Property

High quality property management secures you a better home

Property management

Typhoon Hato recently ripped through Hong Kong and Macau with forceful winds and tides, leaving behind uprooted trees and streets littered in its aftermath. Fortunately, most Hong Kong streets had been cleaned up and main roads were back in operation by the next afternoon, Meanwhile, our neighbour Macau was also heavily battered and suffered close to 10 deaths in Hato’s destruction. It is heartwarming to see that, after the disaster, volunteers from Hong Kong and Macau have been helping to restore safety and cleanliness in both cities. That said, with the lack of strong leadership, Macau struggled to cope with the aftermath of Hato, and very much relied on locally-deployed People’s Liberation Army soldiers in its clean up mission.

During the typhoon, we saw a number of submerged car parks in both cities, which led to several drowning-related deaths. After browsing through some pictures and footage, I realised that some of these “accidents” might have been the result of human negligence. As an example, the submerged car park in Heng Fa Chuen was missing sandbags at its entrance at the time of the flooding. Sure, piling up sandbags at the gate wouldn’t have prevented the sea water from pouring into the garage during Hato, but in any case, the management company in charge should have had a contingency plan and response mechanism ready, so that guards and managers on duty can follow instructions with clarity and confidence in natural disasters like this one. The flooding of the Heng Fa Chuen car park is a testament to the importance of property management. A quality property management company should have personnel handling the situation in times of emergencies. With well-trained professionals and thoughtful attack plans, the management company can minimise or even eliminate financial losses and human casualties.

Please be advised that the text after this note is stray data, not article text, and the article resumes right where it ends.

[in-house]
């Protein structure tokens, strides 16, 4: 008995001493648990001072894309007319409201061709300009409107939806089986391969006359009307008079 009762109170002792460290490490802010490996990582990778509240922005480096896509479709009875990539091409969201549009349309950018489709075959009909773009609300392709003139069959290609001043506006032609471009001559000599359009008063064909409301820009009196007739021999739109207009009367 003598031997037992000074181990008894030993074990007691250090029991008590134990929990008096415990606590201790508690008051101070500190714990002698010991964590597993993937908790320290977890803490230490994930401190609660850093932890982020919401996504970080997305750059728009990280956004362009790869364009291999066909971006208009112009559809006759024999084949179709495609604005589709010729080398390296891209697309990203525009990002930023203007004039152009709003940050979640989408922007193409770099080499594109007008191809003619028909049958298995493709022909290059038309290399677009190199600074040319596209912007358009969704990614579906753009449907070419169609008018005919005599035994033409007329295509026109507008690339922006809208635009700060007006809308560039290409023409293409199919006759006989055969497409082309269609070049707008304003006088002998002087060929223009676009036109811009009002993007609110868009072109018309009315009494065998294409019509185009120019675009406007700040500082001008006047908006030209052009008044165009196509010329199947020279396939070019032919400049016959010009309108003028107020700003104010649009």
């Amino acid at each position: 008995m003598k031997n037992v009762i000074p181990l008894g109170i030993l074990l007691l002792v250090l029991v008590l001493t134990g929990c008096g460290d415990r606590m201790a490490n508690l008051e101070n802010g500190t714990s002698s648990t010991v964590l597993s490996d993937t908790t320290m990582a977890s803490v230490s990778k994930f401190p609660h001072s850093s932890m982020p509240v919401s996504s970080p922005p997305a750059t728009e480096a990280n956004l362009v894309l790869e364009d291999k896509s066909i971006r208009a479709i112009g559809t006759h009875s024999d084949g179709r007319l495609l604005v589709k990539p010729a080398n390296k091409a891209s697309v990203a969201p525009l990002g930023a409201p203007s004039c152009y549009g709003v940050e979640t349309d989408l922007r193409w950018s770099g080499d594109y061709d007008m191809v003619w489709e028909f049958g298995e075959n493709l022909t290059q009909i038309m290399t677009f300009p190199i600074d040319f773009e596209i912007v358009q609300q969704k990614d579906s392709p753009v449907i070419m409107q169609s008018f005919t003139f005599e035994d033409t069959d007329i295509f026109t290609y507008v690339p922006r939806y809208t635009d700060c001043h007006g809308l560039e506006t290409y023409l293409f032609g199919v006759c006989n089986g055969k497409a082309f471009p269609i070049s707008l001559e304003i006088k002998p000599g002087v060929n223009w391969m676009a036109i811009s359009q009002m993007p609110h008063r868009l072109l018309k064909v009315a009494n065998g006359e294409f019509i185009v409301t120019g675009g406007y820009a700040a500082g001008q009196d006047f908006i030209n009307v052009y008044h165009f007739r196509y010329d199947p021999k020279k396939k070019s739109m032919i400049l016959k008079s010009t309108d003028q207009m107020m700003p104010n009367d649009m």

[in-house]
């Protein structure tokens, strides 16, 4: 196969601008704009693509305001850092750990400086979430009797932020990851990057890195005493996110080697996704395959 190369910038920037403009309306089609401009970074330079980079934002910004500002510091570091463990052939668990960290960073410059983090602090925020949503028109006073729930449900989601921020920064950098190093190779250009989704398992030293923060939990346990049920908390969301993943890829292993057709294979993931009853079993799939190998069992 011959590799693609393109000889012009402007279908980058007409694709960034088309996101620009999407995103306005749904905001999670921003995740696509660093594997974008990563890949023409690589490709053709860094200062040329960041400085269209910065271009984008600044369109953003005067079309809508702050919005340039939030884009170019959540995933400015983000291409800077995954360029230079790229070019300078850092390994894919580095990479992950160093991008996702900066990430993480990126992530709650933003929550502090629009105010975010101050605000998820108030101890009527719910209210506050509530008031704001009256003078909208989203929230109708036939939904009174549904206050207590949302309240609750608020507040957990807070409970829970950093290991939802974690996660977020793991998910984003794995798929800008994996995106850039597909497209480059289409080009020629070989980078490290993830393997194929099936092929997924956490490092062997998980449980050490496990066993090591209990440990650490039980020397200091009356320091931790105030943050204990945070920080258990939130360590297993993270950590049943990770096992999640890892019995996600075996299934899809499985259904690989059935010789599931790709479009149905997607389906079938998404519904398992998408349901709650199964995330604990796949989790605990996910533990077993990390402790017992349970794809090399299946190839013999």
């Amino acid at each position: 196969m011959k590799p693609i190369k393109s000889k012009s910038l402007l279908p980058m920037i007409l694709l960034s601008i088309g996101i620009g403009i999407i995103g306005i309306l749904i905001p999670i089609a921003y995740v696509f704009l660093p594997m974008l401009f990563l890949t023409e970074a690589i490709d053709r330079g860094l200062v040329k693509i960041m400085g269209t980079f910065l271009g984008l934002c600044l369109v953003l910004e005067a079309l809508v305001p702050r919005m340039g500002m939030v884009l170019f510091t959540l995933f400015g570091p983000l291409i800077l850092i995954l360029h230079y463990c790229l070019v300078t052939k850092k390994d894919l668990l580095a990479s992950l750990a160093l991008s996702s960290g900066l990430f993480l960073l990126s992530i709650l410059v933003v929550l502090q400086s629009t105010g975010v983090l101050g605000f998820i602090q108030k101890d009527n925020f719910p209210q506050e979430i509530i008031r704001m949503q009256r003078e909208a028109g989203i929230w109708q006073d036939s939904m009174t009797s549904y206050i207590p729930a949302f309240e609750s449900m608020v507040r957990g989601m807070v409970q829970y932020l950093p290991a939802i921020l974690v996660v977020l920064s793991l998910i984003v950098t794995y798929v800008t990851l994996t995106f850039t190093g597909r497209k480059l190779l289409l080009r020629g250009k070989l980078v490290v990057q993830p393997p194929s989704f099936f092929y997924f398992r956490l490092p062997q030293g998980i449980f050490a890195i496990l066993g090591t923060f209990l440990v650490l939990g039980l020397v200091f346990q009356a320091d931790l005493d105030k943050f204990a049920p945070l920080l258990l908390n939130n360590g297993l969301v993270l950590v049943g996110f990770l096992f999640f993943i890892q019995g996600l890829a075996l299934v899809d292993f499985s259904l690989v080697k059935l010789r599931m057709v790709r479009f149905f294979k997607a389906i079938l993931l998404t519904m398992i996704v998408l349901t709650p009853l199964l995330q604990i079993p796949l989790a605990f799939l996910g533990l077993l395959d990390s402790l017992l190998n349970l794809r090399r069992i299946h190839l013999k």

You may be interested in:
>> Tips for first-time home buyers

High quality property management doesn’t necessarily mean high costs. I know a management company that rarely increases management fees, and once waived the charge for a month. The reason was that by installing surveillance cameras across the estate, it effectively reduced security costs. In addition, many housing estates managed by Owners' Corporations have seen stable and relatively low management fees. However, some Owners' Corporations choose to cut corners by reducing the number of security guards on night shifts. It saves expenses but the security loopholes and potential crimes can’t be measured by money. On the other hand, I have seen clever home owners organise and form neighbourhood watch groups to make their buildings safe for every resident with minimum operation expenses. As a matter of fact, depending on their individual calibre, property management companies of similar prices can still be as different as heaven and hell.

The destruction left by Typhoon Hato served as a revealing opportunity for home owners and home seekers to take a closer look at the management quality of various properties, which should be taken into account in home-buying decisions.

>> Previous issue: Is co-living the next big thing in sharing economy?